Erika Harding on the scene as a CSI
May 21, 2019 | Tiffany McKee

Erika Harden looks forward to going to work every day with the possibility of learning something new. By enrolling in Stevenson University’s Bachelor’s to Master’s Option, she transformed her childhood passion for science into a fulfilling career in forensic science. Erika graduated from Stevenson with a B.S. in Chemistry in 2014 and a M.S. in Forensic Science with a concentration in Crime Scene Investigation in 2015. Through the Bachelor’s to Master’s Option, she was able to enroll in graduate courses as early as her junior year. Following graduation, she worked for two and a half years as a Crime Laboratory Technician with the Baltimore City Police Department. Now, Erika works as a Crime Scene Technician II with the Evidence Collection Unit of the Anne Arundel County Police Department. Erika also serves as an adjunct instructor in Stevenson's Forensic Science program, becoming the fourth graduate of the program to return in a teaching capacity.

As a crime scene technician, Erika is responsible for responding to crime scenes to document, recover, and process physical evidence in relation to criminal activity. The documentation process involves filling out reports, taking notes, and collecting photographs, sketches, and 3D scans. She reports to crime scenes involving cases such as burglaries, assaults, shootings, and homicides. Erika believes that, “crime scene investigators and forensic science are sometimes overlooked. It is not nearly as glamorous as they portray on the TV shows, but it is still a very vital part of the justice system. The evidence we recover can help tell a victim’s story and find the person responsible or even exonerate an innocent party.”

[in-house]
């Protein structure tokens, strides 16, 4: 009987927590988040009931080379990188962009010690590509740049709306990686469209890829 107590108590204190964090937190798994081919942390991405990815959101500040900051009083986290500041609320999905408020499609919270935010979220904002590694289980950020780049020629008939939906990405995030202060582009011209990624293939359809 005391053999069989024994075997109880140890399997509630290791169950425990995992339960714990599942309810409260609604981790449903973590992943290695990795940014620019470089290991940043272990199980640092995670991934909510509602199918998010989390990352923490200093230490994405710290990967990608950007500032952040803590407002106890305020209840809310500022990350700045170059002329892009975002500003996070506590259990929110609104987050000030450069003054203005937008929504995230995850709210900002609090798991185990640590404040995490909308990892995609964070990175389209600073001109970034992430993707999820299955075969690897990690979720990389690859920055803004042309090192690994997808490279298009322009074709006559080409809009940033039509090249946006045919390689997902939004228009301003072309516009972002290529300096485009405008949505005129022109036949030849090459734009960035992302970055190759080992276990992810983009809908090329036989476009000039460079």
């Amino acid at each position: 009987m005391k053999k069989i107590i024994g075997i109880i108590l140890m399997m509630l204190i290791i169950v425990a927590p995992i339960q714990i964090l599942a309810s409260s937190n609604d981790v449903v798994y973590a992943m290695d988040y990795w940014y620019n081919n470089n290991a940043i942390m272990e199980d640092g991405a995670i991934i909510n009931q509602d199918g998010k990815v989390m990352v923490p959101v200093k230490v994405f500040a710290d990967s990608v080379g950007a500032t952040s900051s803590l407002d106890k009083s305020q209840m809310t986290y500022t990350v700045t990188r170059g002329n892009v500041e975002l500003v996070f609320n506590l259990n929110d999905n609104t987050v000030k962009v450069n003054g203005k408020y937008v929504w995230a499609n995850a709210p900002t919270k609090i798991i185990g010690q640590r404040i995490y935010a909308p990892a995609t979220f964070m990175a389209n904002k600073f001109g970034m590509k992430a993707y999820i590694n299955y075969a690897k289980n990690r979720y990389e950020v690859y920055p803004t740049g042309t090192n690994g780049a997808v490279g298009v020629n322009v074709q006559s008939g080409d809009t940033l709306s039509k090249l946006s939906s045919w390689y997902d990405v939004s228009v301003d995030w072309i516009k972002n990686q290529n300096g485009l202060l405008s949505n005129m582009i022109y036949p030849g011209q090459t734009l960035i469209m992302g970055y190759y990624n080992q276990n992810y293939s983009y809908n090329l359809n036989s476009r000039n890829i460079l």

Erika was drawn to forensics because there is so much to learn and discover. At Stevenson, she was able to learn from professors that share this passion and are experts in the field. Erika received a personalized educational experience tailored to fit her career goals. She explains, “I didn’t want to be a number in a classroom of 300+ students, I wanted to be a person with a name. The professors become more invested in your success when they know you personally and I think that helped me make connections and strive to be more successful. They work with you and genuinely want to help you succeed.” Through her coursework at Stevenson, Erika was given the opportunity to learn in a hands-on environment. Her research thesis has even been used as a reference for policy changes in Baltimore City.

While processing crime scenes can be very demanding, Erika loves her job and is amazed at the constant improvements being made in the evolving forensic science field. She notes, “I am drawn to forensics because of how young the science is. There have been so many advances in the past couple decades and there is still so much to learn and techniques to discover.”

Forensics, Law, & Criminal Justice